Humans with hippocampal lesions:

Working theory:

Evidence that different spatial mappings are used for different tasks within the same environment.

Hippocampus maps abstract spaces:

Imaging suggests that hippocampus is not continuously involved when using cognitive maps in navigation, but only when learning or when planning/altering routes.

Speculation that hippocampus originally evolved for navigation but was co-opted for abstract relationships. (How does hippocampus size vary across species?).

Lecture 3

Divide into declarative vs non-declarative memory no longer seems to be carving at the joints:

Pattern separator vs pattern completer.

Patients learn facts at school, have high IQ and get good grades.

Use fMRI to detect 60% periodicity in humans when navigating => grid cells. Periodicity correlates with success on spatial memory task.

Experiment suggesting that periodicity can be observed even for abstract spaces, by pairing a coordinate system with bird pictures of varying neck and leg length.

Something analogous to space cells for time observed in rats.

Uniting the Tribes of Fluency to Form a Metacognitive Nation

Theory: the difficulty of a cognitive task (from fluent to non-fluent) is used as a meta-cognitive cue that feeds into other judgments via ‘naive theories’ aka heuristics.



Discounting - if fluency is recognized, subject corrects and may even over-correct.

Seems like discounting provides a lot of adjustment room in this theory. How to falsify? Could try varying eg legibility over a wide scale and looking for a discounting effect.

Lecture 4

Fluency can induce:

Familiarity seems like a reasonable heuristic - exposure => fluency, so assume fluency => exposure.

Explanation for the popcorn is that it prevents subvocalisation so can’t judge pronunciation fluency of words.

Others make less sense to me.

Notable that the class was typically split when asked to predict outcome of experiments ie proposed mechanism is so vague that either outcome is plausible.

Other ‘constructs’:

Not worth reviewing, not confident in results.

Understanding face recognition

Broad view of facial recognition, including processes like retrieving information about the faces owner.

What information might components of facial recognition produce?

Open questions:

Are faces special?

Are there dedicated cognitive process for facial processing, or do we just reuse generic object recognition?

Main arguments:

Main challenges


Holistic/configural processing vs within-class discrimination:



Argument that too many studies rely on significant vs not-significant, rather than testing interactions.

Lecture 5

Are faces special?

Face recognition could be:

Behavioral experiments:

Neural experiments:

Medical cases:


Lecture 6

Skipped the reading this week :S

Social cognition - ‘the psychological processes that result from inferring the actual, imagined, or implied mental state of another’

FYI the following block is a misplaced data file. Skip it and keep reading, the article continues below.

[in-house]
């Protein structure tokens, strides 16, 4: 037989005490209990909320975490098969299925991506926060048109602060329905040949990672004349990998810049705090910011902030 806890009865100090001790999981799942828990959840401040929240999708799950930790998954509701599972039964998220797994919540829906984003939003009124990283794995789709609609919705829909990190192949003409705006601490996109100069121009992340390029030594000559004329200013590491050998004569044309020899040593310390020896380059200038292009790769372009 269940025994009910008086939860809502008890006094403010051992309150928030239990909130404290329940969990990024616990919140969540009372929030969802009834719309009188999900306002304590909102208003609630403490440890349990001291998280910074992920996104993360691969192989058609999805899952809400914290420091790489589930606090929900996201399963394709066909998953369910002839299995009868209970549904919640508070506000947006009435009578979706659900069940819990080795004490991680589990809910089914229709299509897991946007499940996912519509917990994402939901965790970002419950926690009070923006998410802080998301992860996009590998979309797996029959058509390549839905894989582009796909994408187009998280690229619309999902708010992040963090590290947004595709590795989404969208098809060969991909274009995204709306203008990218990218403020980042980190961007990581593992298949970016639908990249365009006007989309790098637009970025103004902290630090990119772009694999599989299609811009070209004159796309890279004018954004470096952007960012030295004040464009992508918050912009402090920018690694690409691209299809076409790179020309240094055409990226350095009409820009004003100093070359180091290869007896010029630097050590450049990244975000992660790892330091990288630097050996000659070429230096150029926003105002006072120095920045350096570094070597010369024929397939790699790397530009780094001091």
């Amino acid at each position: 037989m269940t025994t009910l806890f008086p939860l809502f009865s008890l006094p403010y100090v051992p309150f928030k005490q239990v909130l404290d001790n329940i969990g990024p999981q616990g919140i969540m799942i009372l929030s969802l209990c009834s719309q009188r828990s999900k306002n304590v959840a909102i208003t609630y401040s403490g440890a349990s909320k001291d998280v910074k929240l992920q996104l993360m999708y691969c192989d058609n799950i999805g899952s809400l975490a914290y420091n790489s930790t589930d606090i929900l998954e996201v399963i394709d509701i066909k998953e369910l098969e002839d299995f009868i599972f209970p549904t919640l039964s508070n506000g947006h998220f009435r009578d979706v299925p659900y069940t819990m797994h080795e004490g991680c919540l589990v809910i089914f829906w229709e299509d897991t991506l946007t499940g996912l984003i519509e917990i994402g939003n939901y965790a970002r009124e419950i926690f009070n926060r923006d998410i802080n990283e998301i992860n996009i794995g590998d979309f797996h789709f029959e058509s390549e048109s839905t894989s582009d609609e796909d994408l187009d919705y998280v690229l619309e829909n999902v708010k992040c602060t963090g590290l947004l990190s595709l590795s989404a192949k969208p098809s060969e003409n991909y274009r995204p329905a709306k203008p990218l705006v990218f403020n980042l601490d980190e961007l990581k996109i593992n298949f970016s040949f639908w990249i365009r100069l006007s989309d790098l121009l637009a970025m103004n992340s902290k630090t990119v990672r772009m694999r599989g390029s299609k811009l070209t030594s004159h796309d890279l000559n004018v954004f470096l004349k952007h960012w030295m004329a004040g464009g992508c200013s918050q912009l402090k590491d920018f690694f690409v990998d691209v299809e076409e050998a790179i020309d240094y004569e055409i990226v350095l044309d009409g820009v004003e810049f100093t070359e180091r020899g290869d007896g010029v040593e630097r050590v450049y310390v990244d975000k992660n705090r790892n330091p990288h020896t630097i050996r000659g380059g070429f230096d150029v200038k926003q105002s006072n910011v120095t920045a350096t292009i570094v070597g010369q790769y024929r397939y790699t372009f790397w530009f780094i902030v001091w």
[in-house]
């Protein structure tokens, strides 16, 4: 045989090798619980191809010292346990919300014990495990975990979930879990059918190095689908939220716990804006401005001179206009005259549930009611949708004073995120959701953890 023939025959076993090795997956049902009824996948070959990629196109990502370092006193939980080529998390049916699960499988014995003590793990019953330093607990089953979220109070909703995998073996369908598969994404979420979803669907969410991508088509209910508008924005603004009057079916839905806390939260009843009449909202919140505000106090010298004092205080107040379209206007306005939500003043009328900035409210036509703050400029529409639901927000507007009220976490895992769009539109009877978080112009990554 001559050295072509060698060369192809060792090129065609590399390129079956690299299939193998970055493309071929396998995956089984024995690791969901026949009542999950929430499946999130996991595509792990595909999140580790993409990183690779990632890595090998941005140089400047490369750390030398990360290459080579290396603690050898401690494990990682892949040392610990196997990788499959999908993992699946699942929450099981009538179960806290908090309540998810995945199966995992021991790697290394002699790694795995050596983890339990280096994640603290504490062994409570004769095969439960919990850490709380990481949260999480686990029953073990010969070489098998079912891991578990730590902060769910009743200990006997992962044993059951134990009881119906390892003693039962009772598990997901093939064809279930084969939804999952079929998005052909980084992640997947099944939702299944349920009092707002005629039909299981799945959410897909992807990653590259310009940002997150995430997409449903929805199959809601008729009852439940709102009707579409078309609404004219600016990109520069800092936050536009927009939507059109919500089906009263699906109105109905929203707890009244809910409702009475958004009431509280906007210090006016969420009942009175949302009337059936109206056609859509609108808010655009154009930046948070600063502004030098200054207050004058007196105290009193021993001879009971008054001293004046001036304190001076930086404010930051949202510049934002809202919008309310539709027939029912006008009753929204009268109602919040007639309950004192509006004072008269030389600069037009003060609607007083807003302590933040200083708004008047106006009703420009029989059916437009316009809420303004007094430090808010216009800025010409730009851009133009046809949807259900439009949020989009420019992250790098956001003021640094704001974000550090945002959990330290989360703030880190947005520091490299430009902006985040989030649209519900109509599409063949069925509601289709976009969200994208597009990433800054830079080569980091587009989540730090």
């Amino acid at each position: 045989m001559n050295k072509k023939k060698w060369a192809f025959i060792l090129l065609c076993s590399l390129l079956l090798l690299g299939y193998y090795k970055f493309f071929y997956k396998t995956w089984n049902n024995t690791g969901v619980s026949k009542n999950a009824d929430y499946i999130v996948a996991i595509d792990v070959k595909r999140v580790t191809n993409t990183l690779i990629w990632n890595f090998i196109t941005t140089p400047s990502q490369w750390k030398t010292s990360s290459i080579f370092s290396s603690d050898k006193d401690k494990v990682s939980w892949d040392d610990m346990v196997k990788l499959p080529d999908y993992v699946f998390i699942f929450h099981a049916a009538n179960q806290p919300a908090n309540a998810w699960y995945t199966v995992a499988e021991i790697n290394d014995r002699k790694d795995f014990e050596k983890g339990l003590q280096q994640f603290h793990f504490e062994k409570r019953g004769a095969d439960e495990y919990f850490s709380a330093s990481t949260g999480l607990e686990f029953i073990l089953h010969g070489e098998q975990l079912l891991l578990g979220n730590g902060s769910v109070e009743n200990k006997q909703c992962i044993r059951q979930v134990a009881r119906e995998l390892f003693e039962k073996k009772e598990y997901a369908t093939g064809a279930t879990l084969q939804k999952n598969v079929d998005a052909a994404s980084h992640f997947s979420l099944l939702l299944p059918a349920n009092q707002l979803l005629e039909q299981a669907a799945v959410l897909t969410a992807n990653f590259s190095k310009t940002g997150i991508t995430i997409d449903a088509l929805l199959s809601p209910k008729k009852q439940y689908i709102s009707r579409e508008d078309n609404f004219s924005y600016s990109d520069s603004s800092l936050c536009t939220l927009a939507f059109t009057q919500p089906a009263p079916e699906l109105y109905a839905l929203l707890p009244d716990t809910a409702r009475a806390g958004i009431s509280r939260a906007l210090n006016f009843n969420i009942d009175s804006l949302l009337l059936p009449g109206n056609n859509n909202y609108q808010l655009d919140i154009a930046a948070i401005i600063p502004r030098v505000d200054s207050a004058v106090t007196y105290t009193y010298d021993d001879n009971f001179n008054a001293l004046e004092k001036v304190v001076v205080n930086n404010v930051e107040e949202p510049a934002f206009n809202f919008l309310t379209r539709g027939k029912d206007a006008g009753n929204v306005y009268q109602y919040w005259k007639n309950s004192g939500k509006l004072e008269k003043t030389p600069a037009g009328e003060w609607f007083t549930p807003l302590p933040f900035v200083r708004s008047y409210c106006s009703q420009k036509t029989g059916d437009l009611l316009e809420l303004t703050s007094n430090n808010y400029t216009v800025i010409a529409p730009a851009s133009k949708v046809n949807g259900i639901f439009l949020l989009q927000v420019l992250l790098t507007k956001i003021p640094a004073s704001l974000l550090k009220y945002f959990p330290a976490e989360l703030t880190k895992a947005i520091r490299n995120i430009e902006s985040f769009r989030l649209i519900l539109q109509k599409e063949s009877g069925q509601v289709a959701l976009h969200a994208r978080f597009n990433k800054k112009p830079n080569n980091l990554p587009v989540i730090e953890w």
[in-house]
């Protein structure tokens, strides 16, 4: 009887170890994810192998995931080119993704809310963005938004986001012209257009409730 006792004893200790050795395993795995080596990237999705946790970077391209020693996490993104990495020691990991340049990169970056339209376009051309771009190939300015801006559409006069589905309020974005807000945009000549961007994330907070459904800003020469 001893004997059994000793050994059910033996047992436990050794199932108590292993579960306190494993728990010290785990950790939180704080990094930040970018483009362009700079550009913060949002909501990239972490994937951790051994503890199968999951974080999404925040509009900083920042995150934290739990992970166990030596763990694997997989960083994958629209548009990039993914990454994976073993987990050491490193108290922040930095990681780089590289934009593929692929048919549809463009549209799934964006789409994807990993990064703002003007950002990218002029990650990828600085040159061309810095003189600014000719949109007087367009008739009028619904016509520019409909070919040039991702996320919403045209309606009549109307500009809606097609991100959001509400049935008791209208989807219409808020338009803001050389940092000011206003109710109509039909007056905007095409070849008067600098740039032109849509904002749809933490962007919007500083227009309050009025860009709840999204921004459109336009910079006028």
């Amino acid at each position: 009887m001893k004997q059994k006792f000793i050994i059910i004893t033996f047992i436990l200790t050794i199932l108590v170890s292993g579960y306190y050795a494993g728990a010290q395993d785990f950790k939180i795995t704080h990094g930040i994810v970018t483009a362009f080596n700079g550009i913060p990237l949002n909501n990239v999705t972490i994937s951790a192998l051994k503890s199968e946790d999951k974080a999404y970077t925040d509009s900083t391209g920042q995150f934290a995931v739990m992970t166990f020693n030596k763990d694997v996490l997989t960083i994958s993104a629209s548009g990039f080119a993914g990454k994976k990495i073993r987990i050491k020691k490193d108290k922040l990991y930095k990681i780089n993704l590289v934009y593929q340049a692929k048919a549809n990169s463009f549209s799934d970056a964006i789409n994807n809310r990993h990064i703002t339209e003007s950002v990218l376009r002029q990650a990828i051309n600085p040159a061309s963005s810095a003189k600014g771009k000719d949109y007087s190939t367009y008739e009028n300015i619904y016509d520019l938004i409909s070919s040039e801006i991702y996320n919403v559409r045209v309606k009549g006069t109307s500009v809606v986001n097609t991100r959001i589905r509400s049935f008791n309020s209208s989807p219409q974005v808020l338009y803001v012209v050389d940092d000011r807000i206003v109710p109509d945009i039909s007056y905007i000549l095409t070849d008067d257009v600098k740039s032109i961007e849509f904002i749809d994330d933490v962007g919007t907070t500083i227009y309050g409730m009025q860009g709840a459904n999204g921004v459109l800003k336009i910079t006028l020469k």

Affect is creeping back into models of decision-making.

Moving away from 2-process model because of neuro evidence - clearly many systems involved.

What makes a process automatic? Not requiring:

Rare for any given process to hit all 4.

Illusion of agency - maybe intent does not exist.

Debate over value of heuristics vs rationality.


When do we attribute responsibility to an agent for an action?

John laughs at the comedian. No one else laughs at the comedian. John laughs at every comedian. John laughs at the comedian every time. => Behavior is attributable to John, not to comedian

Experimentally, seems to be less sensitive to consensus than other two.

Attribute agency to objects similarly, but not moral status eg ‘computer said no’ but don’t feel bad for throwing the computer away. How do we tell the difference?

Emotions hard to define.

Dominant theory - emotion as cognitive interpretation of physiological signals . Behavior change:

Default mode = social cognition applied to self?

Lecture 7

Examples of theories that try to unify multiple phenomena:

Scale invariance:

Decision by sampling:

A theory of magnitude:

Scale-invariance as a unifying psychological principle

Scale invariance common in nature. Psych processes adapted to reflect this?

Clear examples in perception:

Can’t be purely scale-invariant, because it is possible to judge magnitudes, but usually poorly.

Not true at all for eg color perception.

Perhaps reflects that the systems themselves are implemented physically.

A theory of magnitude: common cortical metrics of time, space and quantity

Argues that:

Explaining interference in terms of attention is way too unconstrained. Sounds like single theory but close reading of literature shows that wide variety of proposed effects and causal mechanisms.

Predicts SNARC should work for any space/action -coded magnitude.

Decision by sampling

Typical theories of decision-making take utility functions as given. How do we build/calibrate a utility function given basic psychological operations?